'Family man' David Pershing begins job as 15th president of the University of Utah
Technology, and a focus on the increasing availability of online courses, is also an important part of engaging students, Jordan said. Ten percent of total student credit hours at the university were taken online last year, giving students more flexibility in meeting a demanding course load.
"We are not your father's Oldsmobile," Pershing said, adding that he is proud of the innovative ideas the university fosters and represents.
Online courses also provide a unique incentive to the university, as without building and operations costs, they are less expensive to offer to students.
"It is true here in Utah and it's true across the country that the level of public support, in terms of state funding as a percentage of the total cost of education, is going down and we just can't continue to increase tuition to close the gap," Jordan said. "We have to find ways to be more efficient so that tuition remains affordable for our students in an environment where we don't have the level of state support that public universities once used to enjoy in this country."
Financial pressure will continue to be an issue, and Pershing is faced head-on with the need to replace critical infrastructure at the Salt Lake City campus. Electric wiring and water pipes that run under the ground between some of the campus's oldest buildings are failing, threatening, in some cases, to compromise the outcomes of millions of dollars of federally funded research that is ongoing at the school.
"It isn't that we've let it go or neglected it," Pershing said of the old pipes and hot-water heating systems. "It's just too big of a problem."
Pershing also wants to continue collaboration with other institutions in the state, including an ongoing partnership with Dixie State University in St. George.
"It is important for the president of the U. to help be a leader in the system, working with the other presidents to achieve this 2020 goal of having 66 percent of our population with some kind of post-secondary education," he said. "That's only going to happen if the system works together."
As far as the school's Utah County competitor, Pershing said the two schools can work together in harmony.
With the help of BYU professors, Pershing helped to found the Advanced Combustion Engineering Research Center in 1985. It was a cooperative effort between the two schools, funded by the National Science Foundation and U.S. Department of Energy, to research energy technologies and comprehensive modeling.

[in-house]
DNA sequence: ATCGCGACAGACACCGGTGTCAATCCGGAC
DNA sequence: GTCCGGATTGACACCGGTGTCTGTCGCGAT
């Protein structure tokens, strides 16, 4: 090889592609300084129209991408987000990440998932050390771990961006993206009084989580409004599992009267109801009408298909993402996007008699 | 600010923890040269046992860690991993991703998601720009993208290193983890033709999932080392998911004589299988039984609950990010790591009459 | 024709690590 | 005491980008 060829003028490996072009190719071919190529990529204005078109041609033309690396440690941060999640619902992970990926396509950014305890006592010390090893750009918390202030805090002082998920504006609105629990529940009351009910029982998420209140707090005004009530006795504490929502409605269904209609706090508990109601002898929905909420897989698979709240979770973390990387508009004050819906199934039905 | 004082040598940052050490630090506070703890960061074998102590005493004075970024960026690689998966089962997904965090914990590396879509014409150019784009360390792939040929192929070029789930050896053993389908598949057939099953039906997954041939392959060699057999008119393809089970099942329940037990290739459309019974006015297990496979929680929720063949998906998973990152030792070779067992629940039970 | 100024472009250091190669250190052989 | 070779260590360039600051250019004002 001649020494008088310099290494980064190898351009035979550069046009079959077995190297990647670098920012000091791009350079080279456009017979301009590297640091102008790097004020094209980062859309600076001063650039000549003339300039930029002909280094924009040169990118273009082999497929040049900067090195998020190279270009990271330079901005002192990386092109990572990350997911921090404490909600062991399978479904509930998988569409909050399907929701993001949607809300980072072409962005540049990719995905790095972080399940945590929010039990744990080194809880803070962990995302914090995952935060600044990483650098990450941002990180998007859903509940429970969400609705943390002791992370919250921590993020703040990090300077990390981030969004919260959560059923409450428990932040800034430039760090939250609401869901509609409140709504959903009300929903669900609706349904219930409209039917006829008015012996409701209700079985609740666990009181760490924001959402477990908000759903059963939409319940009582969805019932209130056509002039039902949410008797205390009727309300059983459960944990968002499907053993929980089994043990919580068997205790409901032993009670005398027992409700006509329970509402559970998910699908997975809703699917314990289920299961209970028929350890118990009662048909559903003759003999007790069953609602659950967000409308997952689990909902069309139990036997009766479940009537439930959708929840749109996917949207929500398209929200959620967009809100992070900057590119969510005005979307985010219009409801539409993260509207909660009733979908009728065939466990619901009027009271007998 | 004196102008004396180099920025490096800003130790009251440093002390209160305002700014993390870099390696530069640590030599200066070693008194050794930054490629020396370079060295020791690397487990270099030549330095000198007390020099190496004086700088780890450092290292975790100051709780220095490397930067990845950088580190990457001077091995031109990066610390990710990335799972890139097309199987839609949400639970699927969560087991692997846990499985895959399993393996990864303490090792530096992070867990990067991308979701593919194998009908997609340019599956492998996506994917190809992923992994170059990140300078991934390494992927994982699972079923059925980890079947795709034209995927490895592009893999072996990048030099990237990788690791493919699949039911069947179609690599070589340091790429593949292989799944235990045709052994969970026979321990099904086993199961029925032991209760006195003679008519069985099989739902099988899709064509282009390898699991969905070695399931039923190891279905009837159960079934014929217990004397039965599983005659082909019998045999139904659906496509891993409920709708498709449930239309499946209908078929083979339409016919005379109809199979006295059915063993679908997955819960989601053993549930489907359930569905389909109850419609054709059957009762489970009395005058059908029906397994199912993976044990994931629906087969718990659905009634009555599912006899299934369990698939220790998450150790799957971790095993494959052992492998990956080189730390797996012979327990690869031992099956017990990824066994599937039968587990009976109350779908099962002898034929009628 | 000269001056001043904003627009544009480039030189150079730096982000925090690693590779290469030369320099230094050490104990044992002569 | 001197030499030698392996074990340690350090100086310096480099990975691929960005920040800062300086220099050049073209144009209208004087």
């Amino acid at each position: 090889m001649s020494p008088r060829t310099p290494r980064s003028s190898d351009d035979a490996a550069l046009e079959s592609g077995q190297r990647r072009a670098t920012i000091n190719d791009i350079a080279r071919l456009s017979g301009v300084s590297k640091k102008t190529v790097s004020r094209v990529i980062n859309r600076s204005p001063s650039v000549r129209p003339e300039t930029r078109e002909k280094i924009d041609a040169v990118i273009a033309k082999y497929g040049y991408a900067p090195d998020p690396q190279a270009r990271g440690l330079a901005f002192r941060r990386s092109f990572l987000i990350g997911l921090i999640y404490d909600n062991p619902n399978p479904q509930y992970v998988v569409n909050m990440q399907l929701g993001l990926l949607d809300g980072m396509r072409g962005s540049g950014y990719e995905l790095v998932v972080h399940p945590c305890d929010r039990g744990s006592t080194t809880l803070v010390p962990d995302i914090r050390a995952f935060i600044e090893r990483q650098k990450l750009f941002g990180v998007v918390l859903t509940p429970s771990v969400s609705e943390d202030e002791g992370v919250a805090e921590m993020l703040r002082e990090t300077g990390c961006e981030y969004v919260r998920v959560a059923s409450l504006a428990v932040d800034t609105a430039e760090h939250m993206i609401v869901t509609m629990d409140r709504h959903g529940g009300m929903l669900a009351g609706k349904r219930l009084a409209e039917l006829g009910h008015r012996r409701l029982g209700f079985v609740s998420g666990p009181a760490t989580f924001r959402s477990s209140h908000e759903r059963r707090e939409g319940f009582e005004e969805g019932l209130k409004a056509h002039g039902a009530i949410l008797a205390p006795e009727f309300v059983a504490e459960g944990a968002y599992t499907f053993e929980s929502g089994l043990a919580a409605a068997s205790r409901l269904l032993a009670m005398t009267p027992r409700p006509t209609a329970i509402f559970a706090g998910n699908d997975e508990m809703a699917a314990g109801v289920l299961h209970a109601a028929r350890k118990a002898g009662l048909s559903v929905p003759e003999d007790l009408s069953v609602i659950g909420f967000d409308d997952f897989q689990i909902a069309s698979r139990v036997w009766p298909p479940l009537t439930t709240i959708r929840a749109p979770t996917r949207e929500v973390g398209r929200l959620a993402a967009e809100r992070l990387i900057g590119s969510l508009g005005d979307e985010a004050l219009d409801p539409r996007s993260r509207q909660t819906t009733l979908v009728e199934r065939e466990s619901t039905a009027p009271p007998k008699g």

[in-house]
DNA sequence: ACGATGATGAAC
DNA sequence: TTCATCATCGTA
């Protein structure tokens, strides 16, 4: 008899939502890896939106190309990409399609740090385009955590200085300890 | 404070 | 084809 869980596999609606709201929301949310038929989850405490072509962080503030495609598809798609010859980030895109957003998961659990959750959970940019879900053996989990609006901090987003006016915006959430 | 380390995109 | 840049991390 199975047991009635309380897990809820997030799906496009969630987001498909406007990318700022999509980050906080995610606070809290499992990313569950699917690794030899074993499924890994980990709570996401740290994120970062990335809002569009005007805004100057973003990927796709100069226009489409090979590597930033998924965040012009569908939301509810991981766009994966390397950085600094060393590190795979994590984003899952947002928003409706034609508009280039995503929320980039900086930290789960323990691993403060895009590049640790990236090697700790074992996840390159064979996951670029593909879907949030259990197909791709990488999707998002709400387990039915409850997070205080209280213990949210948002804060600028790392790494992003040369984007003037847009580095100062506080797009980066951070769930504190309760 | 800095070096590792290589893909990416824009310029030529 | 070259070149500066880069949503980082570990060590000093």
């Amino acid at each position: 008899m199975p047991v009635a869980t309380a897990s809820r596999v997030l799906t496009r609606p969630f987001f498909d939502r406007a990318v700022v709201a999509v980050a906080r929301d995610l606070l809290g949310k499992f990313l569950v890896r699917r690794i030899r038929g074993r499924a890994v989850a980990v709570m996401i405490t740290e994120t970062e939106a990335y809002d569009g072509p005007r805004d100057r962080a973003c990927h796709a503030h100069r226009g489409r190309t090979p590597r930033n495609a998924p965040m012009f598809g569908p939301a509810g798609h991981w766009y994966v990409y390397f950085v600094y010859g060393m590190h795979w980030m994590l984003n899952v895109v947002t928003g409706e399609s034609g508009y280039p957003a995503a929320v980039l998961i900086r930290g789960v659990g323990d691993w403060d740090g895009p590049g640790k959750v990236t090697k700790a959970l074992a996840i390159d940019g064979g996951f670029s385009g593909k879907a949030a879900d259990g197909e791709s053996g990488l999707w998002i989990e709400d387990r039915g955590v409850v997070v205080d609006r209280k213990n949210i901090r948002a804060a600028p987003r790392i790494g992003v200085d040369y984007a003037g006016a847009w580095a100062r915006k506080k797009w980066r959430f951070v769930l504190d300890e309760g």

"As a result of that collaboration, and how well I was treated by the people at BYU, I have a very fond feeling about BYU," he said. "Yes it is true that we compete on the football field, but I'm much more interested in collaborating on the academic side and we've got lots of examples of how that works."
He expects the university to continue to grow, but not in the exponential numbers it has seen in the past few years. Pershing said that as the economy recovers, students will be pulled back into the job market.
Also dependent on the economy are public and private donations to the school. While the ongoing capital campaign just recently met a $1.2 billion goal, it still has two years to garner as much funding as possible to sustain student scholarships, unmet needs and address expansion potential for the university.
"We are blessed in the state of Utah with amazing donors," he said.
Pershing moved into his new office this weekend, just as the new appointment starts to feel real for everyone involved. Official inauguration ceremonies, however, won't take place until later in the year. Plans for that have yet to be finalized.
"It's new and none of us really fully understand exactly what it means, as far as the changes in our family," Sandi Pershing said. Her two daughters seem to be as invested in the university as she and her husband are, and they're all looking forward to more interaction on campus.
"It will be different in the sense that a lot of this is a very external position, a public position," she said. Already, people have stopped the couple at the grocery store, to talk ideas and issue congratulations. "It's been exciting."
But Sandi Pershing is certain that the notoriety and responsibility won't change her husband.
"He's humble. He's patient. I've never seen him angry. I've never seen him stressed, even in this whole process, there were moments that were very challenging, but he just rises above that and I think he'll continue to be that kind of guy," she said. "He's pretty committed to being fair and collaborative and not getting stressed out, and being open to people's ideas. That's just the kind of leader he is."
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